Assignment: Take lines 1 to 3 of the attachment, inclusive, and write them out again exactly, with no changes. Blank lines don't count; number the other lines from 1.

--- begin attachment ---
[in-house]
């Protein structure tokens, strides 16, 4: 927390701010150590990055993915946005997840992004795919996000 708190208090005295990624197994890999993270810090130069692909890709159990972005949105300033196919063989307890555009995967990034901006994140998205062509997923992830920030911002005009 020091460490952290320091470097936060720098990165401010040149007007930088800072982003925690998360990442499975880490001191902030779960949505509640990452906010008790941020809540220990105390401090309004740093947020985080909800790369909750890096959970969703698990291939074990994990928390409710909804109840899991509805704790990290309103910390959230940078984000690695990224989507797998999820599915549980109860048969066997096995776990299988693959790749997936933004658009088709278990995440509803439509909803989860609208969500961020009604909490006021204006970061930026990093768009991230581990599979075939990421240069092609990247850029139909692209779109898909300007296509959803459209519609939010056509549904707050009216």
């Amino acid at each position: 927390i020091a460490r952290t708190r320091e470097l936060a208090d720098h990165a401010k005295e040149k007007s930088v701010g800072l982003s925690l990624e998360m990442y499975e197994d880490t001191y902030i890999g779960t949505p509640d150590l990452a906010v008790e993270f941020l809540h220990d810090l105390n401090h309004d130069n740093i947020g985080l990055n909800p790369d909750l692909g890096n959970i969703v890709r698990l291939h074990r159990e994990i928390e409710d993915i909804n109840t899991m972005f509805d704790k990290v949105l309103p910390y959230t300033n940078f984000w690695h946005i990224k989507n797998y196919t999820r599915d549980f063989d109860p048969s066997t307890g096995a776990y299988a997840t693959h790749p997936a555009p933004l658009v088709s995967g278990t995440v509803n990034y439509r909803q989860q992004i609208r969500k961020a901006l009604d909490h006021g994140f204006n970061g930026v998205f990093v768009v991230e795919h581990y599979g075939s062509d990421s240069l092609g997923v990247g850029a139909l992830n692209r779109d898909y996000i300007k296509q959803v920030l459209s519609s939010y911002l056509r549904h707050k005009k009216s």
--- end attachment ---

[in-house]
């Protein structure tokens, strides 16, 4: 927390701010150590990055993915946005997840992004795919996000 708190208090005295990624197994890999993270810090130069692909890709159990972005949105300033196919063989307890555009995967990034901006994140998205062509997923992830920030911002005009 020091460490952290320091470097936060720098990165401010040149007007930088800072982003925690998360990442499975880490001191902030779960949505509640990452906010008790941020809540220990105390401090309004740093947020985080909800790369909750890096959970969703698990291939074990994990928390409710909804109840899991509805704790990290309103910390959230940078984000690695990224989507797998999820599915549980109860048969066997096995776990299988693959790749997936933004658009088709278990995440509803439509909803989860609208969500961020009604909490006021204006970061930026990093768009991230581990599979075939990421240069092609990247850029139909692209779109898909300007296509959803459209519609939010056509549904707050009216």
């Amino acid at each position: 927390i020091a460490r952290t708190r320091e470097l936060a208090d720098h990165a401010k005295e040149k007007s930088v701010g800072l982003s925690l990624e998360m990442y499975e197994d880490t001191y902030i890999g779960t949505p509640d150590l990452a906010v008790e993270f941020l809540h220990d810090l105390n401090h309004d130069n740093i947020g985080l990055n909800p790369d909750l692909g890096n959970i969703v890709r698990l291939h074990r159990e994990i928390e409710d993915i909804n109840t899991m972005f509805d704790k990290v949105l309103p910390y959230t300033n940078f984000w690695h946005i990224k989507n797998y196919t999820r599915d549980f063989d109860p048969s066997t307890g096995a776990y299988a997840t693959h790749p997936a555009p933004l658009v088709s995967g278990t995440v509803n990034y439509r909803q989860q992004i609208r969500k961020a901006l009604d909490h006021g994140f204006n970061g930026v998205f990093v768009v991230e795919h581990y599979g075939s062509d990421s240069l092609g997923v990247g850029a139909l992830n692209r779109d898909y996000i300007k296509q959803v920030l459209s519609s939010y911002l056509r549904h707050k005009k009216s």